Make May Mindful - Impulse Training

Make May Mindful

Courtney Wright | May 8, 2018
Before eating your next bite, ask yourself “why am I eating this?” We all eat for various reasons, but ultimately we eat for two purposes. One, we are physically hungry. Or two, we are emotionally hungry. 
Physical vs. Emotional Hunger
Physical hunger is when our bodies NEED fuel. Just like gas in a car, we can be empty. Our stomach growls, we feel lightheaded, irritable, shaky, tired, etc. We need food during these times to feel nourished. These are the times we (hopefully) choose foods that give us energy -fruits, vegetables, whole grains, lean protein, etc. Remember the food pyramid? 
Emotional hunger is when we feel neutral or full, yet choose to eat for an emotional purpose. We eat out of habit in front of the television at night after dinner. We go to an Indians game with dollar dog night and bet our friend we can eat more than them. Your grandma insists you try her pie after you just ate an entire plate of dinner…or you may eat because you are bored, stressed, or simply out of habit. Your body doesn’t ‘need’ food at these times, but we choose to eat anyway out of entertainment or stress. 
Emotional hunger is usually paired with a mindless activity. Watching TV, playing cards, talking with friends, writing an email, checking Facebook, etc. During emotional eating, we do not stop and ‘check in’ with our bodies to see if we are full. As a result, we overeat or eat faster than we should. 
So what is mindful eating/mindfulness?
Mindfulness is a technique I teach my clients. The purpose is to help you slow down, feel better, and lose weight. Think of it as coming up for air as you are swimming. It is ‘checking in’ on your feelings and stomach as you are eating. 

Fundamentally, mindful eating involves:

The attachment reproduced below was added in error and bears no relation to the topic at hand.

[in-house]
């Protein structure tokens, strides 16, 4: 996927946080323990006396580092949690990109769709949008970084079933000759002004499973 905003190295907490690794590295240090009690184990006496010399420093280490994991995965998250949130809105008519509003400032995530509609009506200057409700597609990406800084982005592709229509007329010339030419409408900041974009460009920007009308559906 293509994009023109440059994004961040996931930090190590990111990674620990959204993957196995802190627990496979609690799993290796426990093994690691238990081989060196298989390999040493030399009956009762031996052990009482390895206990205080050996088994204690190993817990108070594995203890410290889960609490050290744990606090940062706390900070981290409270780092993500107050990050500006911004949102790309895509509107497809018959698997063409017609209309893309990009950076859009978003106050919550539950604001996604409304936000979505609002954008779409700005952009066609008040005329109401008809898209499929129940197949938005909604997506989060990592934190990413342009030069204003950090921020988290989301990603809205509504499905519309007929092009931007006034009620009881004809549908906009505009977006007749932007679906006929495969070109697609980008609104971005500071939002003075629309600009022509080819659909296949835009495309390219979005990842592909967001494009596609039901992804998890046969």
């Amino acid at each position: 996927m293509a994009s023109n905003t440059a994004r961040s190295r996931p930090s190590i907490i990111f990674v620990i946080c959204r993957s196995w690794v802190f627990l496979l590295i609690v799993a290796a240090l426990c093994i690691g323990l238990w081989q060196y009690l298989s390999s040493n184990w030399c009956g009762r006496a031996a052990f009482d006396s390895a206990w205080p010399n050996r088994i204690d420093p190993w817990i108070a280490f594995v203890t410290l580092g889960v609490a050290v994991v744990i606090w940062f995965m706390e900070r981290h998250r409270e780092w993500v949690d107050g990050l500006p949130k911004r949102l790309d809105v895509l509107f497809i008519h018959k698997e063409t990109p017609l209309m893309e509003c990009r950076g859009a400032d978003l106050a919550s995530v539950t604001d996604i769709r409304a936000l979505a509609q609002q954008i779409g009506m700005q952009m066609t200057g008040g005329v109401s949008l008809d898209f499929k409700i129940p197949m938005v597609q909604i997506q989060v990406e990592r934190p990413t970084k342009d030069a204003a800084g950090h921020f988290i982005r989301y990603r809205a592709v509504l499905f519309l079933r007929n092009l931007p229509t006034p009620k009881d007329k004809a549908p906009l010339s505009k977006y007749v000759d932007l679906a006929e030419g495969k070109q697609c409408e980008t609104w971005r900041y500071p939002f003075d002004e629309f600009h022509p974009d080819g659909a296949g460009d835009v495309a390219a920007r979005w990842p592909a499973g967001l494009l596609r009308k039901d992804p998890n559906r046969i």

• Eating slowly and without distraction.
  • Listening to physical hunger cues and eating only until you’re full.
  • Distinguishing between actual hunger and non-hunger triggers for eating.
  • Engaging your senses by noticing colors, smells, sounds, textures and tastes.
  • Learning to cope with guilt and anxiety about food.
  • Eating to maintain overall health and well-being.
  • Noticing the effects food has on your feelings and figure.
  • Appreciating your food.

These things allow you to replace automatic thoughts and reactions with more conscious, healthier responses 


How to start today

1. Before eating take some deep breaths, ask yourself “how hungry am I right now?” and “why am I eating this?”
2. If you are truly not hungry, in what ways can you comfort yourself without food? Maybe you need a bath, hot tea, music, a workout, a hug, or you need to vent to a close friend/family to feel better. Find a healthy coping mechanism besides food. 
3. Choose one meal a day and eat for 20 minutes. Practice the habit of slowing down. 

Courtney Wright

Courtney's mission in life is to share her gifts with other people, and to show them how great they can be. She feels beyond blessed for the moments shared with her clients over the years, and realizing nutrition is only a part of their journey. The counseling Courtney shares encompasses cognitive behavior therapy- making sustainable positive lifestyle changes and eliminating ‘diet approach’ thinking to eating. Her heart is full when clients discover parts of themselves they didn’t know were there. Courtney's educational background includes a Bachelor of Science in Nutrition and Dietetics from the University of Akron, completion of the Coordinated Internship Program through Akron, Certified Sports Nutritionist, and Certified Personal Trainer through the American Council on Exercise.

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